NIPPON Kichi - 日本吉

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登米新緑薪能 Toyoma-shinryoku-takigi-nou Toyoma Shinryoku Takigi-Noh

Jp En

Toyoma Shinryoku Takigi-Noh is the Noh play put on outdoors with light supplied by bonfires. It is performed in the middle of June every year at Mori Butai, the Noh theater and museum, in Toyoma Town in Tome City, Miyagi Prefecture.

When the bonfires placed on the white sand ground around the stage are lit all at once at 5:00 in the evening, the Noh stage appears out of the darkness. For the following three hours, the elegant Noh plays on the stage together with the sound and smell of burning torches transport spectators somewhere ethereal.

During the Edo period, Noh was considered to be important as Shikigaku (music and dances performed at official occasions) of the warrior class. In the Sendai domain, too, it was given protection and encouragement by the successive domain lords including Date Masamune.

In the territory of the Toyoma-Date family, who followed the formalities of the Date clan, Noh was also extensively practiced and handed down by the warrior class. After the abolition of clans in the Meiji period (1868-1912), the warriors who handed down Noh plays became farmers, which resulted in Noh becoming widespread among townspeople and being inherited in Toyoma Town as Toyoma-Noh.

Toyoma-Noh has been handed down by Toyoma Yokyokukai (Toyoma Noh Chant Society) since 1908. Although they are amateur performers, they keep the tradition with extremely high level of performance that can be compared with professional Noh players. Toyoma-Noh was prefecturally designated as an intangible folk cultural property and it still enjoys wide popularity among people inside and outside the prefecture.
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調べ緒 Shirabe-o Shirabeo

Jp En

Shirabeo, or formally called Shirabe, is a set of ropes used for Kotsuzumi (a small hand drum), Otsuzumi (a large hand drum) and Shime-daiko (a rope-tuned drum). Shirabeo does not only hold the drum heads in place but also tunes the pitch of drums. The pitch can be varied by squeezing the ropes with the left hand while striking the drum with the right. Shirabeo is an indispensable part of drums used in classical Japanese music such as Noh, Kabuki and Nagauta and folk music.

For a long time until around 1877, when a professional tuner came into existence, any durable strings on hand were used for tuning. Today, a code for Shirabeo is made of two Japanese linen ropes twisted each other, after which as many as 25 detailed processes are given. The rope used for Shirabeo must be elastic so that it comes back to its original place after being pulled by the player and at the same time it must be soft so that the player’s hand skins are not damaged after playing for a long time. Highly elaborate techniques and long experience are required to produce such ropes.
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阿紀神社 Aki-jinja Aki Shrine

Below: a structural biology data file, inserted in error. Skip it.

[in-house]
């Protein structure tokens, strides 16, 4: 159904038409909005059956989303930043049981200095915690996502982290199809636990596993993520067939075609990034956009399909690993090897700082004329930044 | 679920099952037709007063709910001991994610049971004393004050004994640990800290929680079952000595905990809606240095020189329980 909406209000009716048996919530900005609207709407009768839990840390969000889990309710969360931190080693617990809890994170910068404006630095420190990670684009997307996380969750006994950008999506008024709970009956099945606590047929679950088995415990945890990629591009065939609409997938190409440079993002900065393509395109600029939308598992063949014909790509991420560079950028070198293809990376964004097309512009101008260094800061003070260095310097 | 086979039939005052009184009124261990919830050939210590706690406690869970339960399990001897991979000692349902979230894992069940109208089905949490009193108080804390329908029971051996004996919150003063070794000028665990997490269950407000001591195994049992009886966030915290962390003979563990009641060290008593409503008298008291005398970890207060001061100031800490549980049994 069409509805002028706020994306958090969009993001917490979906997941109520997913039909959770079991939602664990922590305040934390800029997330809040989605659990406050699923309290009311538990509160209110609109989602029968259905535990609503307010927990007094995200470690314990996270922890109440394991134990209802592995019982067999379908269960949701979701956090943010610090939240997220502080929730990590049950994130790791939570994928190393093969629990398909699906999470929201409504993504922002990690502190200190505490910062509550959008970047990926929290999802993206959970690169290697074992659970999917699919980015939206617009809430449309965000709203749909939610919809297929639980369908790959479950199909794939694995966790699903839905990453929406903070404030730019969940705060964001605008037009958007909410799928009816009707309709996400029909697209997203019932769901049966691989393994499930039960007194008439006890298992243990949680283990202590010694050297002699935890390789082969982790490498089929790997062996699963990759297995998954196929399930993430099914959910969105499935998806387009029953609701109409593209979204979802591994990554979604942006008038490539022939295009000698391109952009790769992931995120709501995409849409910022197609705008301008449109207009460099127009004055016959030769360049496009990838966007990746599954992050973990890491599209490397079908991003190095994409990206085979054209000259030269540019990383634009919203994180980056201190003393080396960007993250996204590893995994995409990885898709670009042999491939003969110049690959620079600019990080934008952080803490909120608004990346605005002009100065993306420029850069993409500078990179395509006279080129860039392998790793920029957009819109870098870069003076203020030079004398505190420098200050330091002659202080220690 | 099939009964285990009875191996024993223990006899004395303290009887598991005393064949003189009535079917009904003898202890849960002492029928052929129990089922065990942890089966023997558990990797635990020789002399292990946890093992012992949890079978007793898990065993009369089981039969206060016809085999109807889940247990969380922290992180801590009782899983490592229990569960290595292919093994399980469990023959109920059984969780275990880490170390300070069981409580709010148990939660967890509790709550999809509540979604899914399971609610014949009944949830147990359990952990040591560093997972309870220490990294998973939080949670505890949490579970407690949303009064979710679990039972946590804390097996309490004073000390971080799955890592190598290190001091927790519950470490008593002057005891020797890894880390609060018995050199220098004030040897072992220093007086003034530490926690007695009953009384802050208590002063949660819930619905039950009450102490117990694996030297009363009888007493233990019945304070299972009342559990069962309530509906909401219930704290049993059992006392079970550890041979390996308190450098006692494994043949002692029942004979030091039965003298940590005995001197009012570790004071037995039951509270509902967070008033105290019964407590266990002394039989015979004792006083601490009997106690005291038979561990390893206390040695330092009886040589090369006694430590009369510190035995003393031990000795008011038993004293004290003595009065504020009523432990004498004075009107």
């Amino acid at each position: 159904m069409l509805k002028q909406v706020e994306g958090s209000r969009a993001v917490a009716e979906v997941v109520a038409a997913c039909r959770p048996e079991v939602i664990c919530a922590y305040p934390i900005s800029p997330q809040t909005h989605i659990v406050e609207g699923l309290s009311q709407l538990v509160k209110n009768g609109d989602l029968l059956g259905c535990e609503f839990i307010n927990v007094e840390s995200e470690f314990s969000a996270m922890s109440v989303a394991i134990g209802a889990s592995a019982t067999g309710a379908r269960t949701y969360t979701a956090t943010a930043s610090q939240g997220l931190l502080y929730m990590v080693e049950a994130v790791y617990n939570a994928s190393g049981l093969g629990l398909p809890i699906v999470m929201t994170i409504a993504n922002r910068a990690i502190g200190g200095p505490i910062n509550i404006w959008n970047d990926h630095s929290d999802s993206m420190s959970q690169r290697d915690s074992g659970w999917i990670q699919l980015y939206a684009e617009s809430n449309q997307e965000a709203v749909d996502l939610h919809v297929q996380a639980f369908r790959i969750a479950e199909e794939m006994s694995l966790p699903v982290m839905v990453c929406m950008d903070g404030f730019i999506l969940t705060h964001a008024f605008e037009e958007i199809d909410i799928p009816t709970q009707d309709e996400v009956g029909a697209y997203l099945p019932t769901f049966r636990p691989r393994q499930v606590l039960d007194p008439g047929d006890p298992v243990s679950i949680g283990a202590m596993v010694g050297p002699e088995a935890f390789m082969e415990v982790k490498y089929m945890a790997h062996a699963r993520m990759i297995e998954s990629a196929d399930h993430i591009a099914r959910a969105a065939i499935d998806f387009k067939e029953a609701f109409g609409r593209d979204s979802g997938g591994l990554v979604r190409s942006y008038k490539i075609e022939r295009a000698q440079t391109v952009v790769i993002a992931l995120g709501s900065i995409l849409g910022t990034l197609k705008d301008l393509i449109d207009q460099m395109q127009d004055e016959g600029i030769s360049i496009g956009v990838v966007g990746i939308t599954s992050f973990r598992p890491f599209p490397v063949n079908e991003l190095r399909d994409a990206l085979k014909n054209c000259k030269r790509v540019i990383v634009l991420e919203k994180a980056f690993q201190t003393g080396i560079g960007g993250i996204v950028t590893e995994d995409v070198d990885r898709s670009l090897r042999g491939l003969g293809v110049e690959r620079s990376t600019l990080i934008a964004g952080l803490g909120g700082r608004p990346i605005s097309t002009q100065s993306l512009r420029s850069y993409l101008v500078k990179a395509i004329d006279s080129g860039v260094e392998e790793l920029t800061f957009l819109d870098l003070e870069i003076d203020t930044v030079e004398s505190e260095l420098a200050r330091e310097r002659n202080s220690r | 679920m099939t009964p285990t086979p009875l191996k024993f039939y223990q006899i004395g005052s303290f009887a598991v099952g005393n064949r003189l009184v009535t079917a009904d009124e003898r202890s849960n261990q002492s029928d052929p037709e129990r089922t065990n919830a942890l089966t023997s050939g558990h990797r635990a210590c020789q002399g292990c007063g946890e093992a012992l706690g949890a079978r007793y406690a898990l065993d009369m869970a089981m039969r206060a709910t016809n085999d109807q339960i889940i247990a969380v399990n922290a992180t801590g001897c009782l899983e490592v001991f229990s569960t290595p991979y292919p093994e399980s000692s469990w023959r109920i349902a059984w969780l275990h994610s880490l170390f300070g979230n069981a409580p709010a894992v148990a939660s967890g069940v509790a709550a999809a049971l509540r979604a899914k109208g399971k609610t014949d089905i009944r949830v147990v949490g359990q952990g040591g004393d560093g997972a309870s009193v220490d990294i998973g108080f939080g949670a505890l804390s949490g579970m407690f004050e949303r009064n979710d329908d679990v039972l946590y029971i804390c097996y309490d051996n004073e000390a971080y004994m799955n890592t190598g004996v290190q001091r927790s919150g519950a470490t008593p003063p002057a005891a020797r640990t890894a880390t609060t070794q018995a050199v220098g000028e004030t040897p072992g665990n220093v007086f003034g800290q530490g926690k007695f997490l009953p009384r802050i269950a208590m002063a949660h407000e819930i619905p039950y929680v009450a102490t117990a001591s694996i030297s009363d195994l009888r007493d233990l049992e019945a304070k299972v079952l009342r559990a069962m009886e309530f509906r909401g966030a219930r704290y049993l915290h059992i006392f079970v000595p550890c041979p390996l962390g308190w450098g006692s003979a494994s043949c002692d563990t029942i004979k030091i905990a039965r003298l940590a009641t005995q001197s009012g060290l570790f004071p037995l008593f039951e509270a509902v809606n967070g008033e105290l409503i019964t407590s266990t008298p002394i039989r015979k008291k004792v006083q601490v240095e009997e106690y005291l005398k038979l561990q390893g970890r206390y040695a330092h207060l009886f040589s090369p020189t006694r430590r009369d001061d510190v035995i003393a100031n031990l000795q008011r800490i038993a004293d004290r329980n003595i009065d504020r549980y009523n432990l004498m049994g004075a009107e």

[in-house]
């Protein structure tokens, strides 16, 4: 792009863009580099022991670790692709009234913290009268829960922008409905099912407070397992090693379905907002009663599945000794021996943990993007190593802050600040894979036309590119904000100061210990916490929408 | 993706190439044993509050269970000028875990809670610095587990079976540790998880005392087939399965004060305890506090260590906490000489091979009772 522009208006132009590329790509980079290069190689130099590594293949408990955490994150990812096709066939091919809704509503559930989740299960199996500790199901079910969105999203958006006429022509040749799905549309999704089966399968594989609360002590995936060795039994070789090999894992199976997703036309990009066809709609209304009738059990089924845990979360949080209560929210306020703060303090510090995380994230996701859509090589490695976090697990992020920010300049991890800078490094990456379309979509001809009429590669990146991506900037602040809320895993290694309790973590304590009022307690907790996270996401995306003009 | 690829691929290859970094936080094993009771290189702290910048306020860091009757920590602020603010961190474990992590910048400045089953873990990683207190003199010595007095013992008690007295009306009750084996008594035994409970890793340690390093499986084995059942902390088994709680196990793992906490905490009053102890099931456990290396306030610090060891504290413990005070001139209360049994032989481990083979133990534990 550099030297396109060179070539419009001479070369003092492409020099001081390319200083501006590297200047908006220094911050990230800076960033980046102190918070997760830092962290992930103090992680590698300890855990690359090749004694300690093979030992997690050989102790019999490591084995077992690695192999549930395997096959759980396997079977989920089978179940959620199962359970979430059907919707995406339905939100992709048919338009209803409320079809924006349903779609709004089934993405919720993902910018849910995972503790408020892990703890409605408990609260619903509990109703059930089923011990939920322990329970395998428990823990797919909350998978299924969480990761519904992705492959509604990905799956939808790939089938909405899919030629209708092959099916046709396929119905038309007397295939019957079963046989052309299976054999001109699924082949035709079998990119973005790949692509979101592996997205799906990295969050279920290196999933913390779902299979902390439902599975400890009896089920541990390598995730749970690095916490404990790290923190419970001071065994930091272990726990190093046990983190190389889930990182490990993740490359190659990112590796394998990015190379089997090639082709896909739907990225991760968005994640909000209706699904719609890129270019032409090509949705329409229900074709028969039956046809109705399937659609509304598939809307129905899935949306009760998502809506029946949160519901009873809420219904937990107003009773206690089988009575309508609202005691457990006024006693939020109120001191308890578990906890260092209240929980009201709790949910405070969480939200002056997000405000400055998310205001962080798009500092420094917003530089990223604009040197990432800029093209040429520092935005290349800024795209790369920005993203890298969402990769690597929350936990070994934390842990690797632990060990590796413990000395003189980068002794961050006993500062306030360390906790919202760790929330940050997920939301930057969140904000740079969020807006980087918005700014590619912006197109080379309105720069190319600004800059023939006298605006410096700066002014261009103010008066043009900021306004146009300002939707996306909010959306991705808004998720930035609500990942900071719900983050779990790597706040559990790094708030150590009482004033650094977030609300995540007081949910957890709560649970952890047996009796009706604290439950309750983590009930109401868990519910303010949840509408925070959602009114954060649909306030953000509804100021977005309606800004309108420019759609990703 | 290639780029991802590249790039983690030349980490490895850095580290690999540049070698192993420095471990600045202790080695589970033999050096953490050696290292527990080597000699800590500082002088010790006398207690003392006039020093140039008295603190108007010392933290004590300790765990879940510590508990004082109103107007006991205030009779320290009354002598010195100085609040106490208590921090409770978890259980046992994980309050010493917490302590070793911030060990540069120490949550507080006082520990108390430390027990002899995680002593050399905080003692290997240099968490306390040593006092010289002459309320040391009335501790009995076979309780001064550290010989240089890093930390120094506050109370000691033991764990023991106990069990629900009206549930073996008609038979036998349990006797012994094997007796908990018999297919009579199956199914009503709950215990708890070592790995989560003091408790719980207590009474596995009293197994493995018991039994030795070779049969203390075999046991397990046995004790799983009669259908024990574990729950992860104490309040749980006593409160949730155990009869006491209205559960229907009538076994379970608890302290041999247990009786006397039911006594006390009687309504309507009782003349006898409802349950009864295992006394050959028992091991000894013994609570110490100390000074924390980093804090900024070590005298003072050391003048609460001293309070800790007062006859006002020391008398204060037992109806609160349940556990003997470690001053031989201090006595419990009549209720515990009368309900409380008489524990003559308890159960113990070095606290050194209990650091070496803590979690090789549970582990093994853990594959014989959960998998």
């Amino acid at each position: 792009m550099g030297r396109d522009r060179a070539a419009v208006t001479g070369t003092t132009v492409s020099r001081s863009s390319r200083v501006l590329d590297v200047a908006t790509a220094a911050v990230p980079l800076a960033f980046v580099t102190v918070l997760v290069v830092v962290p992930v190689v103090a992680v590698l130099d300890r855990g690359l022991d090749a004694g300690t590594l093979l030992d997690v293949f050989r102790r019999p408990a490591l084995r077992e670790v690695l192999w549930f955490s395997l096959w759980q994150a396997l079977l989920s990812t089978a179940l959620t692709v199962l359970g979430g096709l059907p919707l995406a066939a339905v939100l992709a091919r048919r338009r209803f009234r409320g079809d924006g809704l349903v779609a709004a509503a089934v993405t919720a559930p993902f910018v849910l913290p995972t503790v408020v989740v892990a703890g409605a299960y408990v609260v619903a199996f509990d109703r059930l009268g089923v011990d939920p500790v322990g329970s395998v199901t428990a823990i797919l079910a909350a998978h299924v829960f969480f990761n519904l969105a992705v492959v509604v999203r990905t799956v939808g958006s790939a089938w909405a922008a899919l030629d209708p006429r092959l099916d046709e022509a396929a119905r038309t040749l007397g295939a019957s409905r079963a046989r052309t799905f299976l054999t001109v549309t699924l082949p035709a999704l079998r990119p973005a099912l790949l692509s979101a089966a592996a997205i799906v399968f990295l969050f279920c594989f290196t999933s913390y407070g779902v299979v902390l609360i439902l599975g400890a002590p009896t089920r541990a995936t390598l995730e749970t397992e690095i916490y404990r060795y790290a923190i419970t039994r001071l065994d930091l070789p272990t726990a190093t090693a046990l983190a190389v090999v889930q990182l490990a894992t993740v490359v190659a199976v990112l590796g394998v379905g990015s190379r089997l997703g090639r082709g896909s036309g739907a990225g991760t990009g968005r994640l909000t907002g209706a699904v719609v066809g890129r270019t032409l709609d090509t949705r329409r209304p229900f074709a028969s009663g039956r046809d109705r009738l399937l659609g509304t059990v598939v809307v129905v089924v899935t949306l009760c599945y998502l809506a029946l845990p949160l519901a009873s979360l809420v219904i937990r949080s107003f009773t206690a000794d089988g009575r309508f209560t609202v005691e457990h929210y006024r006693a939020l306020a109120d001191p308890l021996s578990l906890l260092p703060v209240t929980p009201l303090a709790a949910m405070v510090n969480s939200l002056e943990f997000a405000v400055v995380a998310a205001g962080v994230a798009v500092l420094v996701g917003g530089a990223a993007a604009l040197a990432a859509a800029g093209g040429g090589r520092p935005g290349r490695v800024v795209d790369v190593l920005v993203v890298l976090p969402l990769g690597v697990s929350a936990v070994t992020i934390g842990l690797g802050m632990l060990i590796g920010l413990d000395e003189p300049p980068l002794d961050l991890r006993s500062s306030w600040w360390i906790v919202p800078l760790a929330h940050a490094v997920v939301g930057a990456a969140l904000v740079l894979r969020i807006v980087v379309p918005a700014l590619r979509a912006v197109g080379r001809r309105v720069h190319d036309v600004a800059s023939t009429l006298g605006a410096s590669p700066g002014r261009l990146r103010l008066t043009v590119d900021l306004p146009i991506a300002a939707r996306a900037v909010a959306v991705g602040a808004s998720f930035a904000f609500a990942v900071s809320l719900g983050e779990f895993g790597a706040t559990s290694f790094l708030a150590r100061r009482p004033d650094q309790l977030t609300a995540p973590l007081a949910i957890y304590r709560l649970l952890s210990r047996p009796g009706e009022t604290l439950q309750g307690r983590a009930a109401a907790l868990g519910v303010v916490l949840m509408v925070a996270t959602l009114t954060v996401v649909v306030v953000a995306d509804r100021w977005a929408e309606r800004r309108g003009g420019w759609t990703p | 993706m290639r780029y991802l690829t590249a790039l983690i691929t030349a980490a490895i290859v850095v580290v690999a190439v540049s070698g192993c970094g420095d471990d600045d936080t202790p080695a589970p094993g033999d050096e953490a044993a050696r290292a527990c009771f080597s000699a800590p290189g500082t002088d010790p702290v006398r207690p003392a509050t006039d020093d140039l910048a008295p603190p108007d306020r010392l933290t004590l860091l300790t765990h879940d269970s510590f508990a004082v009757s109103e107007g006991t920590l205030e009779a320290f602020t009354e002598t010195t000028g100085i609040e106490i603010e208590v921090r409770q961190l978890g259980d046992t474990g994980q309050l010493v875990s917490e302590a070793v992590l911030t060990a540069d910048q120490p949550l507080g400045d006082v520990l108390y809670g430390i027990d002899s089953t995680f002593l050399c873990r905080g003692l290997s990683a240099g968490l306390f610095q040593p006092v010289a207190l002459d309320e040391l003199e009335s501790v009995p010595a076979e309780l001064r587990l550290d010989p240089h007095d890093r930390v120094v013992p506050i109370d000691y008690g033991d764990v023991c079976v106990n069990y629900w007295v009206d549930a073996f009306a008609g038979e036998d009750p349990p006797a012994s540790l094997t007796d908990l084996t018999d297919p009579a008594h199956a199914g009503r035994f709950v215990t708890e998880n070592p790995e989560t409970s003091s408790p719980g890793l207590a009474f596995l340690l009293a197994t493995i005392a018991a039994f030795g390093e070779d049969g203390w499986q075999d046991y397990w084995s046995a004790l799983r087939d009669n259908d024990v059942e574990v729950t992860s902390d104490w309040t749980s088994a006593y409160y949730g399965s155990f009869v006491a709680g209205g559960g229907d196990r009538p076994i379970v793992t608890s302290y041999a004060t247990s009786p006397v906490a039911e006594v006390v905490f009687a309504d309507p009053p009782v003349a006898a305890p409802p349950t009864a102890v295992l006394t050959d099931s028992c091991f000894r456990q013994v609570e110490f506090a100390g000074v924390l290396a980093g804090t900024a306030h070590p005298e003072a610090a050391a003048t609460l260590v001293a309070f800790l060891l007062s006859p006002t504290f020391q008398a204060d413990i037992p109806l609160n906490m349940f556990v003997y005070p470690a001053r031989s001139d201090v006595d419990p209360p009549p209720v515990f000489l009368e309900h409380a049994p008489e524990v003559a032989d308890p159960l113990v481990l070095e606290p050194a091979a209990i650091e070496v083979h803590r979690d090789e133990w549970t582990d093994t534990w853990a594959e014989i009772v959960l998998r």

Jp En

Aki Shrine is an old shrine in Uda, Nara Prefecture. It was established when Jinmu-Tosei took place, which is the movement of the Jinmu Emperor traveling east.

The Jinmu Emperor established the shrine to worship Amaterasu. Therefore, Amaterasu is the principle image. The main building is made in the same style as Ise shrine, and the barage board penetrates the roof. Also, the 'katsuogi' is aligned on the ridge.

Within the shrine grounds, there is a stage for Noh performances, which were first performed here from the early Edo period. The performances stopped in the Taisho period, but were revived in 1992. Now, the performances are known as Akino Hotaru Noh and are performed in June.

In front of the shrine, Kagirohi Hill spreads out. The hill appears in a poem by Kakinomoto no Hitomaro. In winter, the scenery is marvellous.
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竹生島 Chikubu-shima Chikubu Island

Jp En

Chikubu Island is in the northern part of Lake Biwa, in Nagahama City, Shiga Prefecture. The total area of the island is 0.14m2 and its highest part is 197m. It is designated a Great Scenic and Historical Place of the Nation.

Chikubu Island is located 2km south of Tsuzurao Cape. The whole island is covered with conifers and is said to be one of the 8 great views of Lake Biwa. The island also appears in Japanese Noh dance-drama, and is referred to in Japanese lute music, storytelling, and modern Japanese music.

Since olden times, the island has been worshipped and a god is said to live there. At the south end of the island, there are Chikubu Island Shrine, enshrining one of the three major Benten gods, and Hogoji Temple, the 30th spot of Saigoku 33. The lake around the island is deep, while the western side is the deepest part of Lake Biwa. Between the island and Tsuzurao Cape in the north, remains have been found on the lake bottom. Much earthenware is being pulled up from 70 meters down.

Chikubu Island is a traditional island with a long history and a myth.
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"Nippon-kichi" leads you to places, people and things that reveal a certain Japanese aesthetic.

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